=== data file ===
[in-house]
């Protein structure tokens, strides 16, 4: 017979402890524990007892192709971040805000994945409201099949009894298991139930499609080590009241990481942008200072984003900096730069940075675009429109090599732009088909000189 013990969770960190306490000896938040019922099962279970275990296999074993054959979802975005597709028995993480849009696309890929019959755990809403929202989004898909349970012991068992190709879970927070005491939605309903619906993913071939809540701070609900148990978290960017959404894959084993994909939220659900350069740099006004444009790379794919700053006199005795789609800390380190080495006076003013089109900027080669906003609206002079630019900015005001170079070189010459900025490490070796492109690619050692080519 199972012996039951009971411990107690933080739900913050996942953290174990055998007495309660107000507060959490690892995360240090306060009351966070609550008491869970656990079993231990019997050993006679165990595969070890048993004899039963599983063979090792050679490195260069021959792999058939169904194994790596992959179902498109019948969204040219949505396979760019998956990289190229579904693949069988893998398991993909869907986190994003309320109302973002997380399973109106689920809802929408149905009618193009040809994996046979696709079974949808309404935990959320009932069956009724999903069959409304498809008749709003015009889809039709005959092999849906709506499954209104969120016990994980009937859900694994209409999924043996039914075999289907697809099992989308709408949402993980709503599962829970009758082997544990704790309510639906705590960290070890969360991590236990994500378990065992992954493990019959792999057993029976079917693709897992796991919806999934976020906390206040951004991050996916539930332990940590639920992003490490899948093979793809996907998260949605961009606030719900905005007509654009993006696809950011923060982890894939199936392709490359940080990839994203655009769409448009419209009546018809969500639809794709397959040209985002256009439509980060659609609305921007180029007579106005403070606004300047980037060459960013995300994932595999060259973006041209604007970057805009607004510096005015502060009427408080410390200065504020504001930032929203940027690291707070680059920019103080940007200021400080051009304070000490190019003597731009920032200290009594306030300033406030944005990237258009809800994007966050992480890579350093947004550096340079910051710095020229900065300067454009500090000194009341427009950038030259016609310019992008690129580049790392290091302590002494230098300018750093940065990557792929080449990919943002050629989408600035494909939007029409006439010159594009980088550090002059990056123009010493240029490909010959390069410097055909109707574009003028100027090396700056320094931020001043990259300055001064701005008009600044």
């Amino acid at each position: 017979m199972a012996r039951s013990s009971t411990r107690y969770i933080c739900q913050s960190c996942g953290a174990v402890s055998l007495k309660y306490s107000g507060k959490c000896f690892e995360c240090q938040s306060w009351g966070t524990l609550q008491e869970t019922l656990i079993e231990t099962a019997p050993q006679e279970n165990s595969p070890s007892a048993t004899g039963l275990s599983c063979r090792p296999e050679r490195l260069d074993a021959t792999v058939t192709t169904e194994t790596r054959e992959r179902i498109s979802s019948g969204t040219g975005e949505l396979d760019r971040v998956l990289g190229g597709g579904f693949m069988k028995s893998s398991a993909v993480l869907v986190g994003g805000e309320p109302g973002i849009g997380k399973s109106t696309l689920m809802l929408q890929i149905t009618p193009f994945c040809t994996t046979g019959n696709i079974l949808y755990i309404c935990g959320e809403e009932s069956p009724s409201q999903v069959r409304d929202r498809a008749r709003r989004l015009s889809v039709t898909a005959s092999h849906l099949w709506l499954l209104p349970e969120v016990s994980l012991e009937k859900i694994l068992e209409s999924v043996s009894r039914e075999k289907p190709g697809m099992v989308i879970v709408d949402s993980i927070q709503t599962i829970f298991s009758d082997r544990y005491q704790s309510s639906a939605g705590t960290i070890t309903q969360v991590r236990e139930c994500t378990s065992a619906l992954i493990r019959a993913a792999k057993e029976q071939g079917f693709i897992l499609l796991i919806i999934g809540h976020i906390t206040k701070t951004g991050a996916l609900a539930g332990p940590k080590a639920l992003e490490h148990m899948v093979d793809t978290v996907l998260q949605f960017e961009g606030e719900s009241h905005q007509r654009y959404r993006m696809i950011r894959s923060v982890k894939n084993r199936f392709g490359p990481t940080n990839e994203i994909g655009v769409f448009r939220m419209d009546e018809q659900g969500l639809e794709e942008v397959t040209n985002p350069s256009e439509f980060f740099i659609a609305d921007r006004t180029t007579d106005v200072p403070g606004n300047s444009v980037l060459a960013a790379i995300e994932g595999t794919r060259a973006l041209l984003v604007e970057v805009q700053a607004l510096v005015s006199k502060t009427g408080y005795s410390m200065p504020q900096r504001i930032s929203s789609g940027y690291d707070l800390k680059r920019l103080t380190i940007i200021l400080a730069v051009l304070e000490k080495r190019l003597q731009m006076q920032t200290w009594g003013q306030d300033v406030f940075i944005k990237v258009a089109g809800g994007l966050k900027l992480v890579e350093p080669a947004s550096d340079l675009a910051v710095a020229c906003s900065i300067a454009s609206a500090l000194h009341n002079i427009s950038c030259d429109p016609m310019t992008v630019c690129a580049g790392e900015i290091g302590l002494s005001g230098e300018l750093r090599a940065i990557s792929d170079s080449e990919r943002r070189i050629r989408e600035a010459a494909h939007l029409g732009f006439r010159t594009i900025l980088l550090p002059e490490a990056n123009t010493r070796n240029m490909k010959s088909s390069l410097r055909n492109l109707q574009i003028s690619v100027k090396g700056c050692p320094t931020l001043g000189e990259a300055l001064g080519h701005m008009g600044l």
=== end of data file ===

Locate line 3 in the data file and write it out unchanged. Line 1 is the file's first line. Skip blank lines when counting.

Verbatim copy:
């Amino acid at each position: 017979m199972a012996r039951s013990s009971t411990r107690y969770i933080c739900q913050s960190c996942g953290a174990v402890s055998l007495k309660y306490s107000g507060k959490c000896f690892e995360c240090q938040s306060w009351g966070t524990l609550q008491e869970t019922l656990i079993e231990t099962a019997p050993q006679e279970n165990s595969p070890s007892a048993t004899g039963l275990s599983c063979r090792p296999e050679r490195l260069d074993a021959t792999v058939t192709t169904e194994t790596r054959e992959r179902i498109s979802s019948g969204t040219g975005e949505l396979d760019r971040v998956l990289g190229g597709g579904f693949m069988k028995s893998s398991a993909v993480l869907v986190g994003g805000e309320p109302g973002i849009g997380k399973s109106t696309l689920m809802l929408q890929i149905t009618p193009f994945c040809t994996t046979g019959n696709i079974l949808y755990i309404c935990g959320e809403e009932s069956p009724s409201q999903v069959r409304d929202r498809a008749r709003r989004l015009s889809v039709t898909a005959s092999h849906l099949w709506l499954l209104p349970e969120v016990s994980l012991e009937k859900i694994l068992e209409s999924v043996s009894r039914e075999k289907p190709g697809m099992v989308i879970v709408d949402s993980i927070q709503t599962i829970f298991s009758d082997r544990y005491q704790s309510s639906a939605g705590t960290i070890t309903q969360v991590r236990e139930c994500t378990s065992a619906l992954i493990r019959a993913a792999k057993e029976q071939g079917f693709i897992l499609l796991i919806i999934g809540h976020i906390t206040k701070t951004g991050a996916l609900a539930g332990p940590k080590a639920l992003e490490h148990m899948v093979d793809t978290v996907l998260q949605f960017e961009g606030e719900s009241h905005q007509r654009y959404r993006m696809i950011r894959s923060v982890k894939n084993r199936f392709g490359p990481t940080n990839e994203i994909g655009v769409f448009r939220m419209d009546e018809q659900g969500l639809e794709e942008v397959t040209n985002p350069s256009e439509f980060f740099i659609a609305d921007r006004t180029t007579d106005v200072p403070g606004n300047s444009v980037l060459a960013a790379i995300e994932g595999t794919r060259a973006l041209l984003v604007e970057v805009q700053a607004l510096v005015s006199k502060t009427g408080y005795s410390m200065p504020q900096r504001i930032s929203s789609g940027y690291d707070l800390k680059r920019l103080t380190i940007i200021l400080a730069v051009l304070e000490k080495r190019l003597q731009m006076q920032t200290w009594g003013q306030d300033v406030f940075i944005k990237v258009a089109g809800g994007l966050k900027l992480v890579e350093p080669a947004s550096d340079l675009a910051v710095a020229c906003s900065i300067a454009s609206a500090l000194h009341n002079i427009s950038c030259d429109p016609m310019t992008v630019c690129a580049g790392e900015i290091g302590l002494s005001g230098e300018l750093r090599a940065i990557s792929d170079s080449e990919r943002r070189i050629r989408e600035a010459a494909h939007l029409g732009f006439r010159t594009i900025l980088l550090p002059e490490a990056n123009t010493r070796n240029m490909k010959s088909s390069l410097r055909n492109l109707q574009i003028s690619v100027k090396g700056c050692p320094t931020l001043g000189e990259a300055l001064g080519h701005m008009g600044l």